In the end, it turns out that all the quants and super-managers on the Street are ‘far less capable of grasping basic truths in the heart of the US financial system than the film's oddball heroes, one of them 'a one-eyed money manager with Asperger’s’, and two or three other equally obstinate and persistent outsiders. (One of the sobering lessons of the episode is just how much obstinacy and persistence it takes to stand out against such powerfully self-reinforcing groupthink.) But when in 2008, as the short four predict, the sub-prime loans go bad and the CDOs fail, they take first Bear Stearns and then Lehman Brothers donw with them. Many others would have followed, including the giant insurer AIG which was the counterparty to many of the CDSs in play, but for the bailouts which transferred trillions of dollars of liability to taxpayers on both sides of the Atlantic.
Here perhaps lies the truly chilling explanation of the failure of the authorities to allow the the banks to reap the just rewards of their own venal stupidity and go bust under the weight of their colossal debts and ‘troubled assets’: what terrified them was not the direct costs of institutional failure but the prospect that the collapse would trigger a tsunami of payouts on the unquantifiable trillions-worth of CDSs that had been taken out against them. It wasn't the size of the banks themselves that made them too big to fail, but the number and magnitude of the side bets laid on them. The casino managers didn't even know the odds on the vast wagers they were taking.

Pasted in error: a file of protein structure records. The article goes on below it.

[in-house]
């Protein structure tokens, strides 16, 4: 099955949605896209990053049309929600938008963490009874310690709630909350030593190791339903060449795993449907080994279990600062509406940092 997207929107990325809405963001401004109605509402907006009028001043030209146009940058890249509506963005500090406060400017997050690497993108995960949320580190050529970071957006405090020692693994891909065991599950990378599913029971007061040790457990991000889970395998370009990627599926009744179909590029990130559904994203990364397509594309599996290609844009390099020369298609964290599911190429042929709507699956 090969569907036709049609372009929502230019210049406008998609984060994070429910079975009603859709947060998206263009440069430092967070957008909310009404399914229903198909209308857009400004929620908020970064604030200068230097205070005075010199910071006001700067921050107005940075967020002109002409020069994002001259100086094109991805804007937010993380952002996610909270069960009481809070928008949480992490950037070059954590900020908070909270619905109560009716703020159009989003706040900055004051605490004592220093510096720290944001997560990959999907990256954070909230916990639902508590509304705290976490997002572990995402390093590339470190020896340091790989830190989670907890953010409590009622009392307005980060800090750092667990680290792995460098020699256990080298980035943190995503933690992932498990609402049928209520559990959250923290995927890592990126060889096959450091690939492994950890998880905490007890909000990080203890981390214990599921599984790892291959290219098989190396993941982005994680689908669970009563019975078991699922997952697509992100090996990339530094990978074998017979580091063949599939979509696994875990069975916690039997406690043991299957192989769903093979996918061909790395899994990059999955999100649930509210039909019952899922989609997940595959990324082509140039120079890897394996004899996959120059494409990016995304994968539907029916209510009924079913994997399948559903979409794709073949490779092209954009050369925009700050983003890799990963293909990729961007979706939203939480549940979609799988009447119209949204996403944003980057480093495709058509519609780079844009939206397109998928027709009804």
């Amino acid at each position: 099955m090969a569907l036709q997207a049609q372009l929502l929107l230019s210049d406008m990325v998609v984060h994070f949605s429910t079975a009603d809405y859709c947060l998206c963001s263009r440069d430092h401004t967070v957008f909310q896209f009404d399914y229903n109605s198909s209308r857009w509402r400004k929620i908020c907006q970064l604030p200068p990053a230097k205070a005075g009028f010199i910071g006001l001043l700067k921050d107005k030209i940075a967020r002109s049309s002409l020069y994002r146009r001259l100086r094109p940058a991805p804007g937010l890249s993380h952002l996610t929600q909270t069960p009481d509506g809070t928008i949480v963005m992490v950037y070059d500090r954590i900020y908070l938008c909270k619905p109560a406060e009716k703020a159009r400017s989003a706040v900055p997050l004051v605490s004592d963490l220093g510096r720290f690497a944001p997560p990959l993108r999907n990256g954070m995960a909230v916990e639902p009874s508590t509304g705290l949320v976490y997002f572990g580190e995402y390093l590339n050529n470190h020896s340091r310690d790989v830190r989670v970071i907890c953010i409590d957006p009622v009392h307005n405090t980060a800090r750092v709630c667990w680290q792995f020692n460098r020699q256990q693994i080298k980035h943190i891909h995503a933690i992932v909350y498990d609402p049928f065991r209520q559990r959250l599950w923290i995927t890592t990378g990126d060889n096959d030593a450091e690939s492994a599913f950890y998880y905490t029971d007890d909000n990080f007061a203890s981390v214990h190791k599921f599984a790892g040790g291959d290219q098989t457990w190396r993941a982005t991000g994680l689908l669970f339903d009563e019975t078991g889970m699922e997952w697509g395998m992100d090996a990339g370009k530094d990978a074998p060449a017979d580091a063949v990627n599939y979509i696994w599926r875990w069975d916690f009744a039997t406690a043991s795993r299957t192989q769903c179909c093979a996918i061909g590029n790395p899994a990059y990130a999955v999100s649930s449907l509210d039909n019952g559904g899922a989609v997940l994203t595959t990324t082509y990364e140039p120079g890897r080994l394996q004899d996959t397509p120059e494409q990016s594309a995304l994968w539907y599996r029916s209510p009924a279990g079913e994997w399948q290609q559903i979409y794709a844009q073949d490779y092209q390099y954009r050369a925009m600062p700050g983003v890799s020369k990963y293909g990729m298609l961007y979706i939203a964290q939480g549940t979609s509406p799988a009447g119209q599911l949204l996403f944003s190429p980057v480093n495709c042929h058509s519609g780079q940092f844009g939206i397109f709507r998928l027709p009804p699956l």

Seven years on from the crisis, the film warns, the banking culture that produced it is still intact. A short-term, hire-and-fire culture in which the only motivator is money. ‘When you can be out of the door in five minutes, your horizon becomes five minutes,’ one City worker told a journalist. Where the traders who earned millions, sometimes hundreds of millions, screwing their customers have kept their gains. Where those who caused the disaster are now advising governments to get off their backs, and regulators such as the FCA are accordingly scaling back their attempts diminish the chances of the same thing happening again.
Meanwhile, the unreformed ratings agencies are still being paid by those whose products they rate.
CDOs are being marketed again.
Happy New Year.